The site was absolutely gorgeous and we did most of the setup on Friday night before the fantastic covered dish cook's dinner. Thank you to all of the cooks who brought their "A-game" to the covered dish. (If you are going to attend a covered dish dinner - make sure there are a bunch of Eggers there! Wow)
Saturday morning we started setting up for Pizza production. We had 40 dough balls on deck and plenty of ingredients to make a variety of different pizzas.
We cranked up the egg about 8:45 thinking that with a 9:00 gate opening, we would have "tasters" at about 9:30. We were wrong! People showed up at 9:02 and were excited to start tasting food.
This photo was taken at about 11:00. See the line in the background? We had great folks coming by all day long. There were many questions about how to handle dough and transfer it to the pizza stone. We tried to do as many demos as possible. I even had a challenger watching my every move to see if one would stick to the peel. I had one stick to the peel late in the day - we got a little more cornmeal on that edge and it slid right in.
My good friend Mark was a substitute pizza chef for this event. He actually volunteered for this. For those who watched and tasted, Mark had only made 4 or 5 pizzas before this event. I think you will agree he did a great job.
With the help of both of our daughters we cranked out and served pizzas. At about 12:30 it was time to add charcoal. So our first load of charcoal lasted nearly 4 hours. This is a new record for the Pizza-Porta cooling crew! We reloaded and after a 10 minute warm up we were cooking again. We realized that we had already cooked 28 pizzas! Only 12 left for an event that lasts until 3:00!
We were so busy that we didn't take very good photos of our creations. This Margarita was near the end of the day. We slowed our pace a bit and ventured out to taste some of the fantastic dishes from our Egg neighbors. Shout out to elk sausage, stuffed peppers, and some sort of pork extravaganza on a tooth pick.
We got to meet some legendary eggers and some who were taking the plunge by buying an Egg at the festival. Welcome to the family! Thank you to all the organizers. A special thank you to Crane Creek Vineyards for agreeing to share booth space. See you next year!
Thank you for reading.
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Post trip update:
While unpacking, I found the leftover charcoal from the entire day of cooking pizza.
On Saturday, May 7th, we joined a fellow entrepreneur and friend Evan, from Hedgehog Lacrosse,for our first real-live barbecue contest. Smoke on the Lake is a fundraiser for the Rotary club of North Cobb County, GA. This event gave us a chance to test out some changes in our hinge design. Cooking Friday night and five hours on Saturday gave us lots of time to test. We also got to some Pizza R&D. Hedgehog Lacrosse has a snazzy tent and trailer that we enjoyed over the 2 day event.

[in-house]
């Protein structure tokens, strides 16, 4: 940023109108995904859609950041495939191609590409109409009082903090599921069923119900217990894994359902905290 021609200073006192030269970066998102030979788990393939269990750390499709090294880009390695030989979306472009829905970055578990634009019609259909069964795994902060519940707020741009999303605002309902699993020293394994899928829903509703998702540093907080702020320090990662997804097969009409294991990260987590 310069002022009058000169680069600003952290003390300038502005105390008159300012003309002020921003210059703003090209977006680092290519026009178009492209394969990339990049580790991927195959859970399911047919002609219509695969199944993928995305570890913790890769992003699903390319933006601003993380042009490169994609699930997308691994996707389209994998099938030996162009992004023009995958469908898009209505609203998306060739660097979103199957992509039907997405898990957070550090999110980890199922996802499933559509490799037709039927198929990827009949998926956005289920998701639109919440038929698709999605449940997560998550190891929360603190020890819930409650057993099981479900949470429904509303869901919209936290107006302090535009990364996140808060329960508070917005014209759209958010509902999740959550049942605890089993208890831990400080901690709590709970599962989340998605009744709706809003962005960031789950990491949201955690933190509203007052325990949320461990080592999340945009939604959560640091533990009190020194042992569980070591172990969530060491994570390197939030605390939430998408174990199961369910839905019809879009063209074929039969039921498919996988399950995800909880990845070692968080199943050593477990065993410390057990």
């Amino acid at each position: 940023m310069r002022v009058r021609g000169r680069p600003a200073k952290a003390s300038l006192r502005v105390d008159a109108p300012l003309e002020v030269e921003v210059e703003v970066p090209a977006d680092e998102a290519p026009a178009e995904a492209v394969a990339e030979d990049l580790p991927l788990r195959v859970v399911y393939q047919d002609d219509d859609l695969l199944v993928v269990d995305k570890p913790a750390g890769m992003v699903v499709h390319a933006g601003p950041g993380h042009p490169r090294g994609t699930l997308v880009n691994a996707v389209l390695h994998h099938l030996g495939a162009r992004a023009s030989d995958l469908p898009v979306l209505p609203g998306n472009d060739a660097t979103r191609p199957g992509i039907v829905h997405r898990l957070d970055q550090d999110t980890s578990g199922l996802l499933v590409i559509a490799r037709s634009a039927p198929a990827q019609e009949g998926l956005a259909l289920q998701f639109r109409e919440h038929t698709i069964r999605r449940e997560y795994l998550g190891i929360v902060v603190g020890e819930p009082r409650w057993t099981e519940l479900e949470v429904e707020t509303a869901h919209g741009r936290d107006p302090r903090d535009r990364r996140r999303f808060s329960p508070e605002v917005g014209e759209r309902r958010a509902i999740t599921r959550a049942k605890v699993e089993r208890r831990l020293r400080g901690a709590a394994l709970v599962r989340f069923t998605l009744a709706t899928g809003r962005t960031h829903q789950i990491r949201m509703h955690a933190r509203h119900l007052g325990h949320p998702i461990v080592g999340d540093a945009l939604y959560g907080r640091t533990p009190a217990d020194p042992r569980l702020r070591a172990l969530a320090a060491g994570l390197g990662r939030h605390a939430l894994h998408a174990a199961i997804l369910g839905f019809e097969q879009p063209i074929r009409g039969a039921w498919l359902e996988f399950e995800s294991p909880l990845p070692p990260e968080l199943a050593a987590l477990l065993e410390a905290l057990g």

We setup at this beautiful setting on Lake Allatoona near Acworth, GA on Friday night. Not knowing what to expect we only brought 10 pizza doughs along for the night. The crowd finished those off in no time. We enjoyed Evan's fantastic wings, a concert and fireworks to end the night.
Early Saturday morning we put the Pizza-Porta to work roasting peppers while getting up to temperature.
After the pizzas starting rolling out, we had some guest pizza makers show up to help. Our kids basically took over operations.
The day was picture perfect with blue skies and a great crowd. We even got a sneak taste of the winning ribs submission and second place chicken winner - thanks to our neighbors - Team Sweetbottom. They pulled an all night effort and took home some hardware.
On the pizza R&D front, we tried some different combinations. We stripped the meat off a batch of chicken wings and added hot sauce, blue cheese, and mozzarella to make a wing pizza that was fantastic. Then, to test chicken thighs, we added roasted garlic, and Fontina cheese. It really brought out the flavor of dark grilled chicken. Another notable experiment was testing different versions of pulled pork.
After an evening and a whole day of open and closing the Pizza-Porta - we are satisfied with the new hinge design. On to production.
Thanks kids for running the show for a while!
Make your own hand-crafted pizza this weekend.
This is an account (from memory) about the first prototype.
As I mentioned elsewhere, Ben (my now Pizza adviser extraordinaire) purchased a dedicated pizza oven for his backyard. I was intrigued to say the least. It burned really hot (your home oven is really only good to about 450° F). and it kept a very consistent hot temperature. I had recently made huge skewers to put into the top of my Char-Griller® Akorn grill for Tandoori, so I knew that a kamado style grill was versatile. I tried making some pizza's in the Akorn at a high temperature, and they turned out pretty well, but the process just wasn't right. I was leaning over a 700° fire trying to slip a pizza peel out from under the pizza. It is like tailgating with a disposable aluminum grill. You can do it, the food is hot, but it does not respect the authentic ritual.
So, I set our to bring the right ritual into pizza making on a kamado style grill. At the time I did not know why the rituals existed, but more on that in a future blog.
I began by propping open the lid of the Akorn with some success. I could slip a pizza onto the oven and it protected me from that blast of heat, but I lost any way to control the temperature. I added some side baffles to keep the heat in, but with an open window I had difficulty getting the temperature that I wanted consistently. I started tinkering in the shop with some sheet metal to create a device that would insert but also control the airflow. After 47 cut fingers and a few nights of work, I came up with the design below. It is made of galvanized metal, but we focused on temperature testing, not cooking. I understand that cooking and galvanized metal do not mix.